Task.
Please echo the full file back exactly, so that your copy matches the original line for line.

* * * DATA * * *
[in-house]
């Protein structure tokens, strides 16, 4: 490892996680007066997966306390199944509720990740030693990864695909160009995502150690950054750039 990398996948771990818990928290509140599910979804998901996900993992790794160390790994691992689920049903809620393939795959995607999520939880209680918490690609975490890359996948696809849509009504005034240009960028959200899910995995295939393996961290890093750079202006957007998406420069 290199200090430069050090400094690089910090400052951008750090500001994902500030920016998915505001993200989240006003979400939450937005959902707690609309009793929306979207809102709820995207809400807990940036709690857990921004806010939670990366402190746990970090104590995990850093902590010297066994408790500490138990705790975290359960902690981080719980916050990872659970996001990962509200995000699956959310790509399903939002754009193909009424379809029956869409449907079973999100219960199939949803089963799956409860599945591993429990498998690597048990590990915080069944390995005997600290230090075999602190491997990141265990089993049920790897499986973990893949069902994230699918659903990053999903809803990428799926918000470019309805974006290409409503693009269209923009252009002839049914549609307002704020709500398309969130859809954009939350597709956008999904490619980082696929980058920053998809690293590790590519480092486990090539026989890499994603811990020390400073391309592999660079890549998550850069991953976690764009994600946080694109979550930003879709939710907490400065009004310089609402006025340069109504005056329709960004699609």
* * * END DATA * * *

[in-house]
């Protein structure tokens, strides 16, 4: 490892996680007066997966306390199944509720990740030693990864695909160009995502150690950054750039 990398996948771990818990928290509140599910979804998901996900993992790794160390790994691992689920049903809620393939795959995607999520939880209680918490690609975490890359996948696809849509009504005034240009960028959200899910995995295939393996961290890093750079202006957007998406420069 290199200090430069050090400094690089910090400052951008750090500001994902500030920016998915505001993200989240006003979400939450937005959902707690609309009793929306979207809102709820995207809400807990940036709690857990921004806010939670990366402190746990970090104590995990850093902590010297066994408790500490138990705790975290359960902690981080719980916050990872659970996001990962509200995000699956959310790509399903939002754009193909009424379809029956869409449907079973999100219960199939949803089963799956409860599945591993429990498998690597048990590990915080069944390995005997600290230090075999602190491997990141265990089993049920790897499986973990893949069902994230699918659903990053999903809803990428799926918000470019309805974006290409409503693009269209923009252009002839049914549609307002704020709500398309969130859809954009939350597709956008999904490619980082696929980058920053998809690293590790590519480092486990090539026989890499994603811990020390400073391309592999660079890549998550850069991953976690764009994600946080694109979550930003879709939710907490400065009004310089609402006025340069109504005056329709960004699609």